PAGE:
The stability of retention time, mass accuracy and intensity is essential in LC-MS based lipidomic analysis. A pooled serum sample was therefore prepared as QC to assess the stability of the instrument and ensure the reliability of the data. A QC sample was run before and after the sequence and in every 10 sample runs in the sequence in order to ensure the reproducibility of the data.
Data processing and analysis
The acquired raw data were processed using MSDIAL according to the instructions in the software tutorial . Datasets containing m/z values, retention time, and peak area were exported as an Excel file, and then the Excel file was imported into the Metabo Analyst 3.0 Web service  for multivariate analysis. Principal component analysis (PCA) which is an unsupervised chemometric method, was used to obtain an overall picture of the whole data sets, and to see if there were any clustering, trends, or outliers. Orthogonal partial least squares-discriminant analysis (orthoPLS-DA) was used for further data analysis. Volcano plot analysis with fold-change (FC) > 1.5 and false discovery rate (FDR) < 0.05 by Student’s t-test was performed to identify the differential metabolites. ROC curves were constructed and the area under ROC curves (AUC) was calculated to investigate whether the characteristics of the metabolites that differed significantly between two groups could be efficiently exploited for constructing a sensitive biomarker of migraine status.
A total of 20 migraine patients and 20 controls were recruited for screening and identification of promising metabolites (Table 1). The mean ages for migraine patients and controls were 31.85 ± 9.1 and 32.85 ± 7.47 years, respectively (p = 0.819).
The causes of migraine were showed in Table 2. Most of them (16/20) suffered from anxiety and insomnia; 2 of 16 cases were accompanied by physical stimuli such as light or smell; 4 of 16 were accompanied by dietary factors such as cold drink or coffee; 2 of 16 were accompanied by physical activities such as running or taking bus; and 2 of 16 were accompanied by weather changes such as wind or cold stimuli. The remaining 4 (4/20) migraine were resulted from physical stimuli such as light, noise or smell alone.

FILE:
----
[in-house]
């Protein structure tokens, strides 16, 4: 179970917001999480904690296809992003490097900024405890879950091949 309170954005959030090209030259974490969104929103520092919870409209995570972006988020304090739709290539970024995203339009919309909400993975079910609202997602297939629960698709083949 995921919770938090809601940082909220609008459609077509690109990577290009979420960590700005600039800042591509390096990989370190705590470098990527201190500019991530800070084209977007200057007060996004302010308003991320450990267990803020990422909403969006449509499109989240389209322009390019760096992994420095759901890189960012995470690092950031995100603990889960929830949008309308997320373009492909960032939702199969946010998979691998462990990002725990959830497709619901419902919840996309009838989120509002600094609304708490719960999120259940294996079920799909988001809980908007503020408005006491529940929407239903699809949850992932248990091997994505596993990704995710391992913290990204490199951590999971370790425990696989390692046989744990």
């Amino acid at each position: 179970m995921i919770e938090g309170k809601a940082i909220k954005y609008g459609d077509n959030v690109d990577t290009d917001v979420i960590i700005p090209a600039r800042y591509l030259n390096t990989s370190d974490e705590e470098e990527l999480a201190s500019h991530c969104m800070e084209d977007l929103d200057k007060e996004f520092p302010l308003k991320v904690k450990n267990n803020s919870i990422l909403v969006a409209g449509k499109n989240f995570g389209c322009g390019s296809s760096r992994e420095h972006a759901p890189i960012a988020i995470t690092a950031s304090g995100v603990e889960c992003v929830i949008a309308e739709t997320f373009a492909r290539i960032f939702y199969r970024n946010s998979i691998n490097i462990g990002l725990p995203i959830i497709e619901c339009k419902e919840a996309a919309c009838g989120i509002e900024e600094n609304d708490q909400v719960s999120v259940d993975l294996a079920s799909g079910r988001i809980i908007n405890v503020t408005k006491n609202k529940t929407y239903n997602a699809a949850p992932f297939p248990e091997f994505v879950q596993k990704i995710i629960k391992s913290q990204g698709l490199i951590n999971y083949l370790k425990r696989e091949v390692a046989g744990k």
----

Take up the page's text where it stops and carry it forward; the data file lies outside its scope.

Identification of potential metabolic biomarkers
PCA score plots which include migraine patients, healthy controls and quality control (QC) samples are shown in Fig. 1a (positive ion mode) and 1D (negative ion mode). All samples scattered in these figures fell into the 95% confidence interval. QC samples (blue) clustered together tightly, reflecting the stability of the LC-MS system and showing that the quality of all the LC-MS data for this study were satisfactory. The migraine group (M group, green) and healthy control group (C group, pink) were clustered together and separated from each other, despite a few overlapping data points in these two groups. This suggested that the involved metabolites were perturbed in the migraine group. In order to maximize the separation of the migraine and control groups, we found it was necessary to input a priori information about these two classes and use supervised models, such as Orthogonal partial least squares-discriminant analysis (orthoPLS-DA). The score plot in the orthoPLS-DA showed better clustering tendency between the migraine (green) and control groups (pink) as shown in Fig. 1b (positive ion mode) and Fig. 1e (negative ion mode). The percentage of extracted variance related to class information was 13% (positive ion mode) and 12% (negative ion mode) and explained 73.2% of the variance of class variables in positive ion mode (R2Y = 0.732)(Fig. 1c) and 74.6% of the variance of class variables in negative ion mode (R2Y = 0.746)(Fig. 1f). These multivariate analyses showed significant metabolic differences in the migraine and control groups.
A total of 1026 metabolites in positive ion mode and 923 metabolites in negative ion mode were evaluated in these two groups. After quality control analysis and further volcano plot analysis with FC > 1.5 and FDR < 0.05 using the Student’s t-test, 29 lipidomic metabolites from 4 lipid classes including acylcarnitines, non-alpha-hydroxy-sphingosine ceramides (Cer_NSs), lysophosphatidylcholines (lysoPCs), and lysophosphatidylethanolamines (lysoPEs) were significantly different in migraine patients and controls. Seven of 29 metabolites showed significantly higher levels in migraine patients and 22 exhibited lower levels (Table 3). Of note, Cer_NSs were significantly elevated in migraine patients, and lysoPEs were significantly decreased in migraine patients. Moreover, decreased lysoPE 18:1, lysoPE 18:2 and lysoPE 22:5 were detected in both positive ion mode and negative ion mode. Box plots showed similar results for these lysoPEs in both positive and negative ion mode (Fig. 2). Additionally, except for lysoPC 20:0, other lysoPCs decreased in migraine patients.